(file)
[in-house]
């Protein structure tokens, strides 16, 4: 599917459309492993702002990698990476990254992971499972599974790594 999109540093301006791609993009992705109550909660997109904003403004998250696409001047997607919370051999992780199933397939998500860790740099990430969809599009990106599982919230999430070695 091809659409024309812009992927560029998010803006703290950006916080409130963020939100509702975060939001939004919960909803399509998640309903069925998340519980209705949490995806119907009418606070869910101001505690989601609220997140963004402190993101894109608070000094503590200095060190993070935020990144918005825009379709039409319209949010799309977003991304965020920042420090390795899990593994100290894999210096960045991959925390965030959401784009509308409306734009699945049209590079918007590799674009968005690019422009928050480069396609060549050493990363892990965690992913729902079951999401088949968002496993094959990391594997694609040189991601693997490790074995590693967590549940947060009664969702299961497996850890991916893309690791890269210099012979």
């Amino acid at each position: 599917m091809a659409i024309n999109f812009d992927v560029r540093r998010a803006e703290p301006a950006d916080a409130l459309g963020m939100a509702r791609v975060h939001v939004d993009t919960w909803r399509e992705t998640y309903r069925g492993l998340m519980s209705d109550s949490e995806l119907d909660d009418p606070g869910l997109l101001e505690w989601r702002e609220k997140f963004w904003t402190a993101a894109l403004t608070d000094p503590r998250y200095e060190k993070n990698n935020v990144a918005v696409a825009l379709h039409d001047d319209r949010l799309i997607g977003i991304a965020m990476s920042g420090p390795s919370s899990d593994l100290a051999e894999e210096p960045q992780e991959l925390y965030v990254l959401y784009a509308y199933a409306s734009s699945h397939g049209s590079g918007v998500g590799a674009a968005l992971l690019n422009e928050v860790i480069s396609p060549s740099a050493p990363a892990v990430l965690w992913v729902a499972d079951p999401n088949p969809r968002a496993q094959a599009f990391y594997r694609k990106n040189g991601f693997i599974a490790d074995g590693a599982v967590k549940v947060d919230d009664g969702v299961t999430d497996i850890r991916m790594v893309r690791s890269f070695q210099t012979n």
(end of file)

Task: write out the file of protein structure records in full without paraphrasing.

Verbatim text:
[in-house]
């Protein structure tokens, strides 16, 4: 599917459309492993702002990698990476990254992971499972599974790594 999109540093301006791609993009992705109550909660997109904003403004998250696409001047997607919370051999992780199933397939998500860790740099990430969809599009990106599982919230999430070695 091809659409024309812009992927560029998010803006703290950006916080409130963020939100509702975060939001939004919960909803399509998640309903069925998340519980209705949490995806119907009418606070869910101001505690989601609220997140963004402190993101894109608070000094503590200095060190993070935020990144918005825009379709039409319209949010799309977003991304965020920042420090390795899990593994100290894999210096960045991959925390965030959401784009509308409306734009699945049209590079918007590799674009968005690019422009928050480069396609060549050493990363892990965690992913729902079951999401088949968002496993094959990391594997694609040189991601693997490790074995590693967590549940947060009664969702299961497996850890991916893309690791890269210099012979």
């Amino acid at each position: 599917m091809a659409i024309n999109f812009d992927v560029r540093r998010a803006e703290p301006a950006d916080a409130l459309g963020m939100a509702r791609v975060h939001v939004d993009t919960w909803r399509e992705t998640y309903r069925g492993l998340m519980s209705d109550s949490e995806l119907d909660d009418p606070g869910l997109l101001e505690w989601r702002e609220k997140f963004w904003t402190a993101a894109l403004t608070d000094p503590r998250y200095e060190k993070n990698n935020v990144a918005v696409a825009l379709h039409d001047d319209r949010l799309i997607g977003i991304a965020m990476s920042g420090p390795s919370s899990d593994l100290a051999e894999e210096p960045q992780e991959l925390y965030v990254l959401y784009a509308y199933a409306s734009s699945h397939g049209s590079g918007v998500g590799a674009a968005l992971l690019n422009e928050v860790i480069s396609p060549s740099a050493p990363a892990v990430l965690w992913v729902a499972d079951p999401n088949p969809r968002a496993q094959a599009f990391y594997r694609k990106n040189g991601f693997i599974a490790d074995g590693a599982v967590k549940v947060d919230d009664g969702v299961t999430d497996i850890r991916m790594v893309r690791s890269f070695q210099t012979n």